Blasphemy of the Holy Spirit and the Unpardonable Sin


I have often been asked about what Jesus declares is the “unpardonable sin” – blasphemy against the Holy Spirit (Matthew 12:31-32, Mark 3:28-30, and Luke 12:10). Specifically, people wonder why this particular sin is “unpardonable” as opposed to others – for example, murder or heinous abuse – what it is, whether it can be committed today, and if a person is in danger of committing it. While there are good resources available on the topic (for example, this article on the Gospel Coalition website by Andrew NasellIi), the fact that there are still so many questions led to me to study the topic anew and to think it could be a good blog post to capture some of my thoughts.

Before discussing the topic, it is good to read the biblical texts that prompt this concept of the unpardonable sin (the ESV translation is being used here) and note key things about these passages that can be overlooked or forgotten in these conversations.

Matthew 12:31-32: “Therefore I tell you, every sin and blasphemy will be forgiven people, but the blasphemy against the Spirit will not be forgiven. And whoever speaks a word against the Son of Man will be forgiven, but whoever speaks against the Holy Spirit will not be forgiven, either in this age or in the age to come.”

Mark 3:28-30: “Truly, I say to you, all sins will be forgiven the children of man, and whatever blasphemies they utter, but whoever blasphemes against the Holy Spirit never has forgiveness, but is guilty of an eternal sin” – for they were saying, ‘He has an unclean spirit.’”

Luke 12:10 – “And everyone who speaks a word against the Son of Man will be forgiven, but the one who blasphemes against the Holy Spirit will not be forgiven.”

Observations About the Passage
The context of Matthew and Mark also shows that this sort of accusation is malicious – not accidental – and comes from those who have hardened hearts and are seeking to oppose Jesus (see Matthew 12:14 and Mark 3:6 in which they have made a plan to kill Jesus). This does not stem from ignorance, but occurs after continually seeing Jesus at work and deciding not only to reject him, but to stand against him and offer a contradictory explanation of his ministry. The context of Luke 12:10 may indicate that the blasphemy might happen when one simply fails to confess Christ when asked, but also offers an alternative perspective on who Jesus is. Continually failing to confess Jesus will lead to final rejection, but actively opposing the work of the Spirit puts one in a place where one can never turn from sin to the Savior.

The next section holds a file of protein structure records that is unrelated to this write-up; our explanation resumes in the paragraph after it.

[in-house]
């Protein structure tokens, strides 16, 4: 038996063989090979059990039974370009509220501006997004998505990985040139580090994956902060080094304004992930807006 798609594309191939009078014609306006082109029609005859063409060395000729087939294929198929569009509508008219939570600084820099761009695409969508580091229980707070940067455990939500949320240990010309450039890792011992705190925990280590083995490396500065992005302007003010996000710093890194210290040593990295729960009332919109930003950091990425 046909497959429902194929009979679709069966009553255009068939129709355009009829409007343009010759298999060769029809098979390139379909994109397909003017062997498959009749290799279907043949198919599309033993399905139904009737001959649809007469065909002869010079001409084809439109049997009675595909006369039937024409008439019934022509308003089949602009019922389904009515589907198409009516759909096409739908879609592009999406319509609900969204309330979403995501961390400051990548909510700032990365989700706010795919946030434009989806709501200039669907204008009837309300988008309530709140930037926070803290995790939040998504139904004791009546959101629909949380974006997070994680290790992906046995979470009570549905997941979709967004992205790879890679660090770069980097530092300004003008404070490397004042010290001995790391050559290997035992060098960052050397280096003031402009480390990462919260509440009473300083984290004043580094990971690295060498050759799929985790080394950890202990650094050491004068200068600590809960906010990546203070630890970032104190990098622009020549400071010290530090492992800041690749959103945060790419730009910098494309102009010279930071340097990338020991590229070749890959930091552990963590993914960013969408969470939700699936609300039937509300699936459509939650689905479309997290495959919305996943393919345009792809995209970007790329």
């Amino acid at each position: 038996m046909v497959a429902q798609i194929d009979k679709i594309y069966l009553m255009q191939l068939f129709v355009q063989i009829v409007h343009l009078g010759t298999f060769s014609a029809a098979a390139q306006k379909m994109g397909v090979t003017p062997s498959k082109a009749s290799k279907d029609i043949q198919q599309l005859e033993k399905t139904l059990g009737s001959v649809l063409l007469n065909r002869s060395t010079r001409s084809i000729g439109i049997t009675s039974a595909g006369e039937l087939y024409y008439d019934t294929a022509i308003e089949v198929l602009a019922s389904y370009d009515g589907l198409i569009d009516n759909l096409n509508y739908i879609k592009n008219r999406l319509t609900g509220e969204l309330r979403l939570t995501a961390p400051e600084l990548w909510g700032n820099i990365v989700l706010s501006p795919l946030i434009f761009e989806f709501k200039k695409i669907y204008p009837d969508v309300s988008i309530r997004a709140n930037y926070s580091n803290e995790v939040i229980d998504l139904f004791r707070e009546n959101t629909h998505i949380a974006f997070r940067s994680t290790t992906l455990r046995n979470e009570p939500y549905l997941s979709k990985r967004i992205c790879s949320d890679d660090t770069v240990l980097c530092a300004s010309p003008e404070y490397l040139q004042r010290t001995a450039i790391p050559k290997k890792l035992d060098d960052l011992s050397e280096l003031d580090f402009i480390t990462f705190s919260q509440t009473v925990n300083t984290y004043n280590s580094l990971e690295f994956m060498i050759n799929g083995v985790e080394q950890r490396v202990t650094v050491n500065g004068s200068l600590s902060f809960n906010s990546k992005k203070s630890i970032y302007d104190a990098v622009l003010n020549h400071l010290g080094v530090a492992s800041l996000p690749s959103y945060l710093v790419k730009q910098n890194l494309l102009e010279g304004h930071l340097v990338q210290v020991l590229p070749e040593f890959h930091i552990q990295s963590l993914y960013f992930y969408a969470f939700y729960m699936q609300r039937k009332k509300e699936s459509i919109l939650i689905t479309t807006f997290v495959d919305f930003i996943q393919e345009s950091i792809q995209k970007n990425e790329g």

So What Is It And Why Is It Unpardonable?
Having examined the passages a bit more, I feel better equipped to address some of the common questions and concerns about this sin. Blasphemy of the Holy Spirit is not simply saying or thinking a bad word about Jesus, but effectively saying – and spreading the claim – that his ministry is of the devil because he is empowered by an evil spirit. We see in Scripture that people will say words against Jesus, but are then able to repent and be forgiven. However, blasphemy against the Holy Spirit is a fine line that when crossed, one is never able to return, thus forgiveness in this life or the life to come is not possible. This is because one is not simply resisting the Spirit, who draws people to Christ, but completely denouncing His work as evil; one is hardened beyond repair. The primary example of this sin is the religious leaders, who see the work of Jesus and do not simply reject it for themselves, but actively oppose it. Having struggles or doubts – or even denying Jesus for a time – is not an  unpardonable sin. The reason that blasphemy against the Spirit rather than blasphemy against the Son of Man is what falls into this category seems to me that the Son of Man’s identity is a bit veileed and thus confusing, while the work of the Spirit is meant to elevate Jesus and show us who He is. One might reject the claims of the Son of Man out of ignorance or misunderstanding, while speaking against the Holy Spirit is a willful decision. 

Some Practical and Pastoral Implications
This conversation should not be theoretical but rather have practical and pastoral implications for us. Here are a few that came to mind as I thought about the topic.

  1. Those who teach need to be on guard against this sin.